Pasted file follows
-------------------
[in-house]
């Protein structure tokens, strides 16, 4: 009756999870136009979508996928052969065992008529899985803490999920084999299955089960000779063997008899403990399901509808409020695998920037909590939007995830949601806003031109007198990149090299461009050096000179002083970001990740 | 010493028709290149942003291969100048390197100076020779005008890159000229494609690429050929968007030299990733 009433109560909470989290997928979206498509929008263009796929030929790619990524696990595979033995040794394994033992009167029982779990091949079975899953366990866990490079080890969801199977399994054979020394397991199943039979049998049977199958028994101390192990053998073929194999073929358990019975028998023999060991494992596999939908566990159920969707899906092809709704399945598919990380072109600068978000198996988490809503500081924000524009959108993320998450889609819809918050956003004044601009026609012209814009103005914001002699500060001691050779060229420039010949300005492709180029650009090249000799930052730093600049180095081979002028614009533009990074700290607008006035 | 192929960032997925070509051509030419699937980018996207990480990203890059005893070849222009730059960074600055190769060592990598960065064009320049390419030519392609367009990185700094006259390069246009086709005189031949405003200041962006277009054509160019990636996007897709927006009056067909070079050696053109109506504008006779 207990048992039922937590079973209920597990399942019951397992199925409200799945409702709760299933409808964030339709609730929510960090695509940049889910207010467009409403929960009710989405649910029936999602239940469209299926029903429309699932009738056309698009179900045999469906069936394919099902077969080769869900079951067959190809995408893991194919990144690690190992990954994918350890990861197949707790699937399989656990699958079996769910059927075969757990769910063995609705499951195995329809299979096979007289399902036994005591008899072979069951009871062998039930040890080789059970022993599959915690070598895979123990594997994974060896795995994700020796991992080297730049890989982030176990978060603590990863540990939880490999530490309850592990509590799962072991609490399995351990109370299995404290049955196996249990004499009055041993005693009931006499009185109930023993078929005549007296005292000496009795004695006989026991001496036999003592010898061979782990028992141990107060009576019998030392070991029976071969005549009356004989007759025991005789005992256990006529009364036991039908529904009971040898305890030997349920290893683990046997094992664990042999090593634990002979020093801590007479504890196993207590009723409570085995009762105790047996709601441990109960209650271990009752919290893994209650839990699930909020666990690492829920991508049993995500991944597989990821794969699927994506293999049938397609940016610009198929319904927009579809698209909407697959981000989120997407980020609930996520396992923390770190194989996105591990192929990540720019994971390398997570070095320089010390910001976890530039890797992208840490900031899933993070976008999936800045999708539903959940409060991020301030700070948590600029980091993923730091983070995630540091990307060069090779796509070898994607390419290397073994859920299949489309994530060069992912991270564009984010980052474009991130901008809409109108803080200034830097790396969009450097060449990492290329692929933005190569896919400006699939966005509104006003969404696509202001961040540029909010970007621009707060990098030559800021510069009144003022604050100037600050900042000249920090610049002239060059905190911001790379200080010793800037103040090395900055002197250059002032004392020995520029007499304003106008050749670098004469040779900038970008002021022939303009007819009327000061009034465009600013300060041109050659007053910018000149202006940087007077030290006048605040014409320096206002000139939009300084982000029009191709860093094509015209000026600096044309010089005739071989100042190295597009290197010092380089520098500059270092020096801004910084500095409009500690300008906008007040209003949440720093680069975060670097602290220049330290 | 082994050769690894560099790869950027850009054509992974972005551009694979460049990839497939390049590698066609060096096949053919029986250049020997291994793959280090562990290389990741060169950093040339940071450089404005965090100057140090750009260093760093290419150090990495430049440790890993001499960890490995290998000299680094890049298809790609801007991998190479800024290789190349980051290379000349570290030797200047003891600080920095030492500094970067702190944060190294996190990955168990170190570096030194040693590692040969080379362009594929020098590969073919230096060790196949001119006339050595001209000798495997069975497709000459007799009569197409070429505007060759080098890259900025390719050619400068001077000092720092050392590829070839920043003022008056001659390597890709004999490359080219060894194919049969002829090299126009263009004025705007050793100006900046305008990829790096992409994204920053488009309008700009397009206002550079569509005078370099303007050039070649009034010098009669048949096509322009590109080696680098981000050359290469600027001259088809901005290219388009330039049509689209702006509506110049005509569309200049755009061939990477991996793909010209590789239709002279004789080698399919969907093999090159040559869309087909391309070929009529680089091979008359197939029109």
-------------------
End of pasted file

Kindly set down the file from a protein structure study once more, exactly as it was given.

[in-house]
């Protein structure tokens, strides 16, 4: 009756999870136009979508996928052969065992008529899985803490999920084999299955089960000779063997008899403990399901509808409020695998920037909590939007995830949601806003031109007198990149090299461009050096000179002083970001990740 | 010493028709290149942003291969100048390197100076020779005008890159000229494609690429050929968007030299990733 009433109560909470989290997928979206498509929008263009796929030929790619990524696990595979033995040794394994033992009167029982779990091949079975899953366990866990490079080890969801199977399994054979020394397991199943039979049998049977199958028994101390192990053998073929194999073929358990019975028998023999060991494992596999939908566990159920969707899906092809709704399945598919990380072109600068978000198996988490809503500081924000524009959108993320998450889609819809918050956003004044601009026609012209814009103005914001002699500060001691050779060229420039010949300005492709180029650009090249000799930052730093600049180095081979002028614009533009990074700290607008006035 | 192929960032997925070509051509030419699937980018996207990480990203890059005893070849222009730059960074600055190769060592990598960065064009320049390419030519392609367009990185700094006259390069246009086709005189031949405003200041962006277009054509160019990636996007897709927006009056067909070079050696053109109506504008006779 207990048992039922937590079973209920597990399942019951397992199925409200799945409702709760299933409808964030339709609730929510960090695509940049889910207010467009409403929960009710989405649910029936999602239940469209299926029903429309699932009738056309698009179900045999469906069936394919099902077969080769869900079951067959190809995408893991194919990144690690190992990954994918350890990861197949707790699937399989656990699958079996769910059927075969757990769910063995609705499951195995329809299979096979007289399902036994005591008899072979069951009871062998039930040890080789059970022993599959915690070598895979123990594997994974060896795995994700020796991992080297730049890989982030176990978060603590990863540990939880490999530490309850592990509590799962072991609490399995351990109370299995404290049955196996249990004499009055041993005693009931006499009185109930023993078929005549007296005292000496009795004695006989026991001496036999003592010898061979782990028992141990107060009576019998030392070991029976071969005549009356004989007759025991005789005992256990006529009364036991039908529904009971040898305890030997349920290893683990046997094992664990042999090593634990002979020093801590007479504890196993207590009723409570085995009762105790047996709601441990109960209650271990009752919290893994209650839990699930909020666990690492829920991508049993995500991944597989990821794969699927994506293999049938397609940016610009198929319904927009579809698209909407697959981000989120997407980020609930996520396992923390770190194989996105591990192929990540720019994971390398997570070095320089010390910001976890530039890797992208840490900031899933993070976008999936800045999708539903959940409060991020301030700070948590600029980091993923730091983070995630540091990307060069090779796509070898994607390419290397073994859920299949489309994530060069992912991270564009984010980052474009991130901008809409109108803080200034830097790396969009450097060449990492290329692929933005190569896919400006699939966005509104006003969404696509202001961040540029909010970007621009707060990098030559800021510069009144003022604050100037600050900042000249920090610049002239060059905190911001790379200080010793800037103040090395900055002197250059002032004392020995520029007499304003106008050749670098004469040779900038970008002021022939303009007819009327000061009034465009600013300060041109050659007053910018000149202006940087007077030290006048605040014409320096206002000139939009300084982000029009191709860093094509015209000026600096044309010089005739071989100042190295597009290197010092380089520098500059270092020096801004910084500095409009500690300008906008007040209003949440720093680069975060670097602290220049330290 | 082994050769690894560099790869950027850009054509992974972005551009694979460049990839497939390049590698066609060096096949053919029986250049020997291994793959280090562990290389990741060169950093040339940071450089404005965090100057140090750009260093760093290419150090990495430049440790890993001499960890490995290998000299680094890049298809790609801007991998190479800024290789190349980051290379000349570290030797200047003891600080920095030492500094970067702190944060190294996190990955168990170190570096030194040693590692040969080379362009594929020098590969073919230096060790196949001119006339050595001209000798495997069975497709000459007799009569197409070429505007060759080098890259900025390719050619400068001077000092720092050392590829070839920043003022008056001659390597890709004999490359080219060894194919049969002829090299126009263009004025705007050793100006900046305008990829790096992409994204920053488009309008700009397009206002550079569509005078370099303007050039070649009034010098009669048949096509322009590109080696680098981000050359290469600027001259088809901005290219388009330039049509689209702006509506110049005509569309200049755009061939990477991996793909010209590789239709002279004789080698399919969907093999090159040559869309087909391309070929009529680089091979008359197939029109």